Monday, November 5, 2012

Italy: One American Exchange Student, 20, Stabs Another After Drug-Fueled Halloween Party in Rome

Most foreign study abroad programs are filled with positive expectations, cultural exchange and learning how the rest of the world operates. Unfortunately, they don't always end that way.

Such was the case in the lives of Reid Alexander Schepis, 20, and his best friend, Fabio Malpeso, 19, both of whom were enrolled in foreign study abroad programs in Rome under the sponsorship of John Cabot University.

Yet, after a drug-fueled Halloween party on Thursday (October 31), Schepis stabbed his best friend, Fabio, approximately 25 times while he slept in the apartment the two men shared. Subsequently, Malpeso underwent emergency surgery to repair knife wounds to his lungs and other parts of his body. He is now conscious and is able to communicate with Italian police.

As for Schepis, he was taken into custody and arrested. Sadly, Schepis reportedly has no recollection of what happened. 

On Saturday (November 3) a judge confirmed Schepis' arrest and said he will decide in the next day or so on a defense request that Schepis be held under house arrest. Police have said a motive for the attack is unclear, but they suspect drug- and alcohol-related delirium might be a factor. 

According to defense attorney Vincenzo Comi, who is representing Schepis, his client told the judge that he did not remember anything of stabbing attack on Malpeso. On the night of the incident, Malpeso, Schepis and two unnamed men went to a club called the Atlantic, where they were drinking alcohol, smoking hashish and taking what he was told was ecstasy.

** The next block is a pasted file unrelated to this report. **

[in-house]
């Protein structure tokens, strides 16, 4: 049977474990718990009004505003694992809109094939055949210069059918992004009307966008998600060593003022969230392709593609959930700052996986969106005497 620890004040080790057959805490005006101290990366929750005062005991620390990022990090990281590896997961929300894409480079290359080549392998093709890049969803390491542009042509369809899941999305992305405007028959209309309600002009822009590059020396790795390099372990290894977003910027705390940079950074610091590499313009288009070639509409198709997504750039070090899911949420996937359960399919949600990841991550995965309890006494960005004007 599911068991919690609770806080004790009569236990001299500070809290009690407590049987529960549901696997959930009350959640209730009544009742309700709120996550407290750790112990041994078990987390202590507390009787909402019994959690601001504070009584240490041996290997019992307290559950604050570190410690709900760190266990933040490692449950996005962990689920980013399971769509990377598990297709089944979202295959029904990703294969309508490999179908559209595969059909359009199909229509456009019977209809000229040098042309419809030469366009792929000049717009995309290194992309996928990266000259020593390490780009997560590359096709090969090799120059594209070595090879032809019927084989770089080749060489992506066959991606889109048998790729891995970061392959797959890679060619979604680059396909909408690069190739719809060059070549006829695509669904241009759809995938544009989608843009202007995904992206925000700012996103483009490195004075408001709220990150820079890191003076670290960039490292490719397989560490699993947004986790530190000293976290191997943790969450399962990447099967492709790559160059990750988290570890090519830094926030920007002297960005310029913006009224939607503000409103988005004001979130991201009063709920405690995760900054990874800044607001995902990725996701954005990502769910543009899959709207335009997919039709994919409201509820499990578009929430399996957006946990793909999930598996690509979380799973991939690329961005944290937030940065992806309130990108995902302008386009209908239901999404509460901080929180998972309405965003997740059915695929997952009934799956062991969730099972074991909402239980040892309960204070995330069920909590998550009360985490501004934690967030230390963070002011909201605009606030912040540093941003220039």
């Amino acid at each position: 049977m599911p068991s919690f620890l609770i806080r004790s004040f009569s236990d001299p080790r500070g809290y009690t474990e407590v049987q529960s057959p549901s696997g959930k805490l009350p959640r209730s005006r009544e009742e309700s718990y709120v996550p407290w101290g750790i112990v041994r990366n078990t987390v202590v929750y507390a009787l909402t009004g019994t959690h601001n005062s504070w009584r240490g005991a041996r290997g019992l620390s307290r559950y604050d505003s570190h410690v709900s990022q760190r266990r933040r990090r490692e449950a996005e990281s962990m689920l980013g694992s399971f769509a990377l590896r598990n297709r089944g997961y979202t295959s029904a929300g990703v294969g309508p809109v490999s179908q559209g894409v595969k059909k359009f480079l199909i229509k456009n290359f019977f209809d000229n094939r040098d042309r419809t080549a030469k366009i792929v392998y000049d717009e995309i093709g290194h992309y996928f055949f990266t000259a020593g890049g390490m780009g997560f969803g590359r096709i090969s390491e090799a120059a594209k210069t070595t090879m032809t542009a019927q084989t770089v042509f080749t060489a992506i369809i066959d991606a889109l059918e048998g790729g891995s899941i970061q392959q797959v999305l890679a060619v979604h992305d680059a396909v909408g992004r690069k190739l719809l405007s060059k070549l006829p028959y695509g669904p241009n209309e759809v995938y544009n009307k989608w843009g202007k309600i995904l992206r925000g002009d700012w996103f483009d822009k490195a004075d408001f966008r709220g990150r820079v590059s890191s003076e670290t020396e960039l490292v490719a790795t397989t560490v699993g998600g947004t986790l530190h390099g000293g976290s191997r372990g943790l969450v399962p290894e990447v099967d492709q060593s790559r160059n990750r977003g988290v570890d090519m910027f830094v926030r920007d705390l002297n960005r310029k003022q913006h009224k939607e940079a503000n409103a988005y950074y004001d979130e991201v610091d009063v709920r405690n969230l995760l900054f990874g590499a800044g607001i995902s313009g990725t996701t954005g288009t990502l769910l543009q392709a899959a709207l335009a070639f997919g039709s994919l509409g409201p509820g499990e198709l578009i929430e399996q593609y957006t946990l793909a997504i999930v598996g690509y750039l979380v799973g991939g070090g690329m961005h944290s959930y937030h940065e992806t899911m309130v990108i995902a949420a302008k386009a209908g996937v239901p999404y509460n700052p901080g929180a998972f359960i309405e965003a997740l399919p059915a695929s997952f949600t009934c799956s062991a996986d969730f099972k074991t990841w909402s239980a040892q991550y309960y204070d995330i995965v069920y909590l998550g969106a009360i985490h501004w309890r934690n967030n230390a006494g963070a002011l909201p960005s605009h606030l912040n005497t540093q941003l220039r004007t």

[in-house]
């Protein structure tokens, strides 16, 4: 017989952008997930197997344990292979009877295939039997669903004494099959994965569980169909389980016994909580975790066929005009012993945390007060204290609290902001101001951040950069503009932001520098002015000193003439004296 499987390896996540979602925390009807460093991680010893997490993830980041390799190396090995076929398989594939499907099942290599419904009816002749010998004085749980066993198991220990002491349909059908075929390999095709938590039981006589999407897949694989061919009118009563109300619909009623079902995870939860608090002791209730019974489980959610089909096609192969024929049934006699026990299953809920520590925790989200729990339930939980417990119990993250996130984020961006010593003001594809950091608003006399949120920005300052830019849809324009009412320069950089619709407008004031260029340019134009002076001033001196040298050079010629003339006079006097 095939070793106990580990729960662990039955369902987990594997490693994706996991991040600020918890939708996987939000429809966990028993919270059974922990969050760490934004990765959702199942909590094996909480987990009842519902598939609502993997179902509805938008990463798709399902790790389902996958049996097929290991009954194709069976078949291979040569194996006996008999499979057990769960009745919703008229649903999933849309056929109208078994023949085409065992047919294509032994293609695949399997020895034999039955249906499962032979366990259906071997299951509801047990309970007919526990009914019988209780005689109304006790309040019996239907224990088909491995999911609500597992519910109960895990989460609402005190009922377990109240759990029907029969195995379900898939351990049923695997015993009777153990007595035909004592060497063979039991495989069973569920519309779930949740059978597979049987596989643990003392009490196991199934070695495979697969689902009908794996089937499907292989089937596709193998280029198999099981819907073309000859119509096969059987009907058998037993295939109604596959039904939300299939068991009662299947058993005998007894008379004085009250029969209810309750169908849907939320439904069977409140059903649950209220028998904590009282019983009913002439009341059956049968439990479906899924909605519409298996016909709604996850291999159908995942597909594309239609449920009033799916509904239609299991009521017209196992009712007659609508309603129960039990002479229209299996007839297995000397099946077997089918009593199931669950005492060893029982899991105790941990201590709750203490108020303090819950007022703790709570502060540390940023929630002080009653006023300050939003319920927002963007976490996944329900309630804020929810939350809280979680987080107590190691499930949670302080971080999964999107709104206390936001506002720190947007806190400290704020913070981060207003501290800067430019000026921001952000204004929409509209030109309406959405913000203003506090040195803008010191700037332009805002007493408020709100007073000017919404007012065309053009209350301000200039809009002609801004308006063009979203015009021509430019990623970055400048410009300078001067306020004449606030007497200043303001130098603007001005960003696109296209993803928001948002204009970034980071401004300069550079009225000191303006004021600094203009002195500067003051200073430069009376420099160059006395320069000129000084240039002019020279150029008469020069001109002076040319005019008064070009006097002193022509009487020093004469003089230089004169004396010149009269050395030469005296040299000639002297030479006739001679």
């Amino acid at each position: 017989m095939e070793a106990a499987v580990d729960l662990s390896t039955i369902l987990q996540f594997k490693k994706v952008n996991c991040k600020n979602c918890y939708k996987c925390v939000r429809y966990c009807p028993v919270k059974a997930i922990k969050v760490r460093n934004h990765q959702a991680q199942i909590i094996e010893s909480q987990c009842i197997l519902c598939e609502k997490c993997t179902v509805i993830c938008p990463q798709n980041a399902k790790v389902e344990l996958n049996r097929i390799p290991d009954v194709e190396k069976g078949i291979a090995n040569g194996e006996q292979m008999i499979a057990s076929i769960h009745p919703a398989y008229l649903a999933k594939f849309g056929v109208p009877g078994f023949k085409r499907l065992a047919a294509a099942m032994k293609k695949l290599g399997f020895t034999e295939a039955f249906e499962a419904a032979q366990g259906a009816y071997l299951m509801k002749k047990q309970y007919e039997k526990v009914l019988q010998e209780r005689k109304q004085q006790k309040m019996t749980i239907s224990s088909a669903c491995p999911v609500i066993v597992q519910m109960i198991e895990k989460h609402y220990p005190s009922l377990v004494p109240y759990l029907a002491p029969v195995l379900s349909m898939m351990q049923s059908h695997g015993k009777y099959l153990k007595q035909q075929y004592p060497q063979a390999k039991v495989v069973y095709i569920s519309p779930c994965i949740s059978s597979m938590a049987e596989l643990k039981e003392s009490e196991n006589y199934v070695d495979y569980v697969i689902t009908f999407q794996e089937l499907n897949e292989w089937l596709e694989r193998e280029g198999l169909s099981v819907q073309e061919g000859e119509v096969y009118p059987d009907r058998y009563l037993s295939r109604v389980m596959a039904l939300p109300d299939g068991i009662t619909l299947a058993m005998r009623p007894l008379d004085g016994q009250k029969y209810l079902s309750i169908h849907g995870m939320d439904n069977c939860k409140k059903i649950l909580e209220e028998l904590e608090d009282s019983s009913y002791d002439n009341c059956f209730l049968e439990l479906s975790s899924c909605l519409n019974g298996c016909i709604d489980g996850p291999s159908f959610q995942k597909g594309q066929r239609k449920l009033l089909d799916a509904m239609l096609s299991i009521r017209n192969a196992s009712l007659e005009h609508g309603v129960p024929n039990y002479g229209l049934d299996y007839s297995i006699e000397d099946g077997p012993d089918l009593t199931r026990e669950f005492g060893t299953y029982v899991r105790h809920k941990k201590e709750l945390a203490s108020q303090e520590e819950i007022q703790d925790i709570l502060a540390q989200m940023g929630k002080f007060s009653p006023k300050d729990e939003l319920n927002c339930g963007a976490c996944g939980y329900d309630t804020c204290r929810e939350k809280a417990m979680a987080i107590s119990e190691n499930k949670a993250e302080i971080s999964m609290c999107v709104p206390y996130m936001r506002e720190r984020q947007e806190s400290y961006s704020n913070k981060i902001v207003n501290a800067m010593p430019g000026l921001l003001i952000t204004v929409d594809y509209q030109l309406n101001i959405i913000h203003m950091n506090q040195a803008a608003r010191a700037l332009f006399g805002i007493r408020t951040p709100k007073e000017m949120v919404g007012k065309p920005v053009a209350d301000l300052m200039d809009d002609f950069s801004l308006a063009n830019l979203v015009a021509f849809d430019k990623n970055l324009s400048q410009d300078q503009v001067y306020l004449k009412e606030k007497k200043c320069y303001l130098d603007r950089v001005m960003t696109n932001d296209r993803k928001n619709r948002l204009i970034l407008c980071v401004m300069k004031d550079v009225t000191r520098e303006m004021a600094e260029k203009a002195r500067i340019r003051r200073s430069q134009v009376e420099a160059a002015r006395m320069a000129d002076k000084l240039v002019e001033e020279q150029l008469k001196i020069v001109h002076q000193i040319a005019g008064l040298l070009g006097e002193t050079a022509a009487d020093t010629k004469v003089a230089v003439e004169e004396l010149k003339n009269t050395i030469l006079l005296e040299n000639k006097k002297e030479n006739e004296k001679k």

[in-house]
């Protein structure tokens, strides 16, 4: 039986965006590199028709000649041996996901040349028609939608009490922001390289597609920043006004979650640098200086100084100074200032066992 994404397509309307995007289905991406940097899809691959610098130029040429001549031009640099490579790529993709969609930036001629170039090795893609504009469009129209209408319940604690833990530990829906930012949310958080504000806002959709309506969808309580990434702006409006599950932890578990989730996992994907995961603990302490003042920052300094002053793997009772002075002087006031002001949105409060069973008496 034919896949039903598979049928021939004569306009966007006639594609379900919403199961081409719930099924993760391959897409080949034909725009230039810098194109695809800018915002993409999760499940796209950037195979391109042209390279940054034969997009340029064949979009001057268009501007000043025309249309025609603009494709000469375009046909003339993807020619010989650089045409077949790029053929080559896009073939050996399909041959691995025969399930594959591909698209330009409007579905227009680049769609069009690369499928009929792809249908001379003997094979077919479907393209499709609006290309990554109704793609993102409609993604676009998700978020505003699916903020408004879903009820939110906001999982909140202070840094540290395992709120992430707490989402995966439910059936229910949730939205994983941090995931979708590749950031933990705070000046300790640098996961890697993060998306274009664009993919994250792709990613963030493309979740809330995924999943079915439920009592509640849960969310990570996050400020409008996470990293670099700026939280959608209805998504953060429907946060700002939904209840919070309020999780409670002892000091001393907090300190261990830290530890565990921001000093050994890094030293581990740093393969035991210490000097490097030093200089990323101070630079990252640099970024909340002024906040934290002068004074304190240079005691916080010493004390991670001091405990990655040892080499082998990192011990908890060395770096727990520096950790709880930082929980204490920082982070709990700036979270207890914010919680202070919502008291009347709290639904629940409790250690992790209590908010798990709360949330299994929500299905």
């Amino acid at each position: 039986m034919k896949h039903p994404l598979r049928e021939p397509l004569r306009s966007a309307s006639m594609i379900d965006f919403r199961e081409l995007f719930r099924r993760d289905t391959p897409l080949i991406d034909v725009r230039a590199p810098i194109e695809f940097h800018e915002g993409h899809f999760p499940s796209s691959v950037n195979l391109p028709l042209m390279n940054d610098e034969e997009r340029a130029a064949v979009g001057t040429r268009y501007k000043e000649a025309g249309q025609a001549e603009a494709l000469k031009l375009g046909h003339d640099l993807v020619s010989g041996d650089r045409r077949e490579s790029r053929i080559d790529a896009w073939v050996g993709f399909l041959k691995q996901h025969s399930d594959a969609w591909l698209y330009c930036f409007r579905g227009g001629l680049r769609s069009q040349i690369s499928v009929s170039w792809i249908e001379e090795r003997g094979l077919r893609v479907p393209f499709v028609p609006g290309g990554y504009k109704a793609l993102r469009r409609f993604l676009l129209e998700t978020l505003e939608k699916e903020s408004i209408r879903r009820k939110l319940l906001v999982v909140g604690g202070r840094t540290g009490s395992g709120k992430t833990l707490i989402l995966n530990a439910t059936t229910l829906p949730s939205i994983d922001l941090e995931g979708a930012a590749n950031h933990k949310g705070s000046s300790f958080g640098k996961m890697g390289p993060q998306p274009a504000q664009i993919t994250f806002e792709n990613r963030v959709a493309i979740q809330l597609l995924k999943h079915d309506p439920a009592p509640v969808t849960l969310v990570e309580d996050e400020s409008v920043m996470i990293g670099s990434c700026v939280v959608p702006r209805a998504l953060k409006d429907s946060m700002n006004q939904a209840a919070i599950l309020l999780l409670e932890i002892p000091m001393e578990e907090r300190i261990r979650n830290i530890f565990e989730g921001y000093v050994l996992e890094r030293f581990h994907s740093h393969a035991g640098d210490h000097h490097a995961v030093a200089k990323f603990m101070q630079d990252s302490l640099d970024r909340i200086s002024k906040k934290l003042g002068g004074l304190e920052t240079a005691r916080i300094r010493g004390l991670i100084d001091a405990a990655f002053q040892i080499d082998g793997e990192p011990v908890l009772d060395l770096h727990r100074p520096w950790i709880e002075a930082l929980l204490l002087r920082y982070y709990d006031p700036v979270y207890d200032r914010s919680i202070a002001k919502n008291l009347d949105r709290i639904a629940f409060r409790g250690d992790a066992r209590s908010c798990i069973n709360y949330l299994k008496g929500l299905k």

COMMENT: Schepis and Malpeso are both in their second year of university, but are believed to be longtime friends whose parents also know each other. 

A third person, an Italian in his thirties named Andrea Rinaldi, sustained injuries to his arms and hands trying to protect Malpeso from Schepis. Rinaldi has also been hospitalized and is the boyfriend of Malpeso's sister, Federica.

As I have contended for a number of years, universities need to provide the same level of care and oversight to their students who are abroad as they do those who are in resident programs at home.

It is human nature that university-age students will experiment with a combination of drugs and/or alcohol as much abroad as they will at home. This constitutes foreseeability of an event that is likely to occur when university vigilance and monitoring is either absent or diminished.

The reality is that the parents of university students look to institutions of higher learning to ensure that young adults with little life experience are kept safe and that there welfare is being looked after.

Sadly, it has been my experience that university oversight is the weakest where foreign study abroad programs are concerned.